The latest slides are available on Slideshare:
Changes to the slide deck include:
- Updated Health Graph platform stats for growth in users, partners, and data
- Added links to set-based APIs (after removing links to now-deprecated corresponding discrete measurements)
- Asked all developers to please read through and follow the Health Graph Best Practices as they develop and prepare to deploy their integrated apps, services, and devices
Please take a few minutes to review the slides and let us know if you have any questions. Thanks and happy hacking!
InsideTracker (@Inside_Tracker) is a blood marker based service that provides a Health Graph (@healthgraphapi) integrated dashboard for your body. Read on to learn how you can use the Inside Tracker service (click here to buy at a special discount) to better understand how to optimize your own health and wellness.
Bill Day: Please tell us about yourself and your work.
Gil Blander: I am the founder of Segterra, the company that created InsideTracker, the most advanced blood analysis program.
InsideTracker is an innovative, web-based platform that combines blood analysis with your demographic information and unique goals to create a roadmap to optimal wellness and performance. The program recommends simple and tangible interventions, such as changes in food, supplements, lifestyle, and exercise, to help our users achieve their goals.
BD: What is the “elevator pitch” for why someone should use InsideTracker?
GB: Our bodies are our most valued possessions. InsideTracker gives you information and tools to help you perform at your most efficient and optimal level every day.
A good analogy is taking your car in for service every 5000 miles. The technician runs the computer diagnostic and then tells you what you should do to keep your car running in the best condition possible.
Every 3-6 months, getting your blood drawn and analyzed by InsideTracker tells you the current state of your body. It’s like having a window inside yourself to see exactly how you are doing. That knowledge combined with InsideTracker’s recommendations for simple lifestyle and nutrition changes empowers you to keep your body in the best possible condition.
BD: How did you get started using the Health Graph API?
GB: Our team was looking for partners who shared our goal of giving customers control of their wellness and performance. We were really excited to have the opportunity to integrate with RunKeeper. We think that there can be important synergies between InsideTracker and other companies using the Health Graph platform.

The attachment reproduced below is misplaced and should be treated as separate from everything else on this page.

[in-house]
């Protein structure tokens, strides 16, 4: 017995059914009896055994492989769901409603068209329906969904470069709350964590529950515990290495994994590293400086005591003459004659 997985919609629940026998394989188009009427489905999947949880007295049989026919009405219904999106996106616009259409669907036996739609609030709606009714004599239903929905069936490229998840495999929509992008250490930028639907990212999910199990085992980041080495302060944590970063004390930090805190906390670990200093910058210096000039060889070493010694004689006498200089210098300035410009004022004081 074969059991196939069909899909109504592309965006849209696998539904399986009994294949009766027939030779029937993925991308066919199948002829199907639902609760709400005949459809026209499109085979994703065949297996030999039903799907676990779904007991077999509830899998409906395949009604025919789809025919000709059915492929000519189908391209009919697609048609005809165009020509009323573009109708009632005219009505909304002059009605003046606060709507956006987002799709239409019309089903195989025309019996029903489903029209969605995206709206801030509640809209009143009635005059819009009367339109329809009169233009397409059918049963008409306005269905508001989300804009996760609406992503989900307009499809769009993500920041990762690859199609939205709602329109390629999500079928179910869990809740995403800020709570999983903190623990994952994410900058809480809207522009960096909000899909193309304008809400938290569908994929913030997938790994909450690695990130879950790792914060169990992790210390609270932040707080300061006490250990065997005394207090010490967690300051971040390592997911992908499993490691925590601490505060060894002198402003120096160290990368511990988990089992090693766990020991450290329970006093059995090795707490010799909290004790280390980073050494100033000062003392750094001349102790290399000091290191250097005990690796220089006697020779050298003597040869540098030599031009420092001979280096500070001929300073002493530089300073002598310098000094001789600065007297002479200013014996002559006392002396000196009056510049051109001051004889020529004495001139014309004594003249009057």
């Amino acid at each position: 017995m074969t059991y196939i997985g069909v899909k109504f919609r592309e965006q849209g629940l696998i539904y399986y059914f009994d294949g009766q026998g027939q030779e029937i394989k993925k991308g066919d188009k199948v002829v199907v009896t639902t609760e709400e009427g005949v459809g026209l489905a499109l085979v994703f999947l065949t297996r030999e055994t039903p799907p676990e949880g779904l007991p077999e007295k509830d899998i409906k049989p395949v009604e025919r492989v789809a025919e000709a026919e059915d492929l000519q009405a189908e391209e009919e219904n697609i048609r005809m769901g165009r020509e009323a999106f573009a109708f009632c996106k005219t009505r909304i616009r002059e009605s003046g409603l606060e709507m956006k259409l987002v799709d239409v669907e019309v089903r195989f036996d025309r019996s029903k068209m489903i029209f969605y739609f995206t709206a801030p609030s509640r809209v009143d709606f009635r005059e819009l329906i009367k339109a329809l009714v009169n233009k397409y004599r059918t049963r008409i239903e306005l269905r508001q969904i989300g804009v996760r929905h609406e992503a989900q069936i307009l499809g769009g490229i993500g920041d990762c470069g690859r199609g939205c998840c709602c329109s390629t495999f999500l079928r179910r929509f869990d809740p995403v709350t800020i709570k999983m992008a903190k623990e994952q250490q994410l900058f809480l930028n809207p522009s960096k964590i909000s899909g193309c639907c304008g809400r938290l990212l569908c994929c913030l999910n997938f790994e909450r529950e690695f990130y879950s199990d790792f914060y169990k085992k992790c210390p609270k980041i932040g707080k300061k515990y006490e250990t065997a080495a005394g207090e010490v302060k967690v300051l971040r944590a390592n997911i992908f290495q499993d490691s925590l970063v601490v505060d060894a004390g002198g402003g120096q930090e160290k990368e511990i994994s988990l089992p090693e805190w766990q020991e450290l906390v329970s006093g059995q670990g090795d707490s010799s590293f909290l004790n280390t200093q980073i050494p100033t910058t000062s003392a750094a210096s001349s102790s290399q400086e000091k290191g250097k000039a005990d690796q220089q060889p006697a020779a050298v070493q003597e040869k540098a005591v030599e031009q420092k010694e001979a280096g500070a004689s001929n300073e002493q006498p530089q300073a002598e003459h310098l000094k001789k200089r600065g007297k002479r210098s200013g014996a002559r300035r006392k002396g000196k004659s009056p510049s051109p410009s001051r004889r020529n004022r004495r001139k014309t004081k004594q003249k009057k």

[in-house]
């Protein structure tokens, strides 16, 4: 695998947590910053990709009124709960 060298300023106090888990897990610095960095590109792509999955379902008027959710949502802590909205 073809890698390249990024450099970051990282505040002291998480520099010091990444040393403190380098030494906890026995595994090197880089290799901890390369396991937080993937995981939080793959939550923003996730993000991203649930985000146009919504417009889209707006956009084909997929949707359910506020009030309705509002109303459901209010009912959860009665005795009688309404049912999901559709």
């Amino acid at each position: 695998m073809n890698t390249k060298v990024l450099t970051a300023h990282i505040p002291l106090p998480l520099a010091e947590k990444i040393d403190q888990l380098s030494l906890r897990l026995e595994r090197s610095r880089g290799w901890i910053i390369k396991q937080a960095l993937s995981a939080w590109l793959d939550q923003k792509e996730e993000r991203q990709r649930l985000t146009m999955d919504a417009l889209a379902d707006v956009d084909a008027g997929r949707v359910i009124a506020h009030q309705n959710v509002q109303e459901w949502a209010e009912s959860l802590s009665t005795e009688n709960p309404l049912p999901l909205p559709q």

BD: How is using the Health Graph platform benefiting your business?
GB: The Health Graph platform has an extensive community of users who want to track their fitness and performance. It’s a perfect fit for InsideTracker and for our customers.
BD: Which portions of the Health Graph API do you use, and why?
GB: Initially, we are using the Health Graph API to acquire up-to-date information from InsideTracker users via mobile apps. These apps are convenient for our customers, and the data we receive from them makes our analysis more timely.
BD: What do you like about the Health Graph? What would you like to see changed?
GB: The Health Graph platform is excellent because it integrates so many different products and applications. Our customers benefit from being able to share and track many aspects of their fitness and wellness data through Health Graph.
BD: If you could request any new feature from the Health Graph, what would it be? How would you use it?
GB: In fact, the Health Graph team has already responded to our request to extend the Health Graph API to represent measurements of the biomarkers analyzed by InsideTracker! We plan to explore future extensions to InsideTracker in which users will be able to share their analysis data using the Health Graph API.
BD: Can you share any future plans for InsideTracker? What’s coming next that your customers will be excited about? Does the Health Graph play a role in that, and if so, how?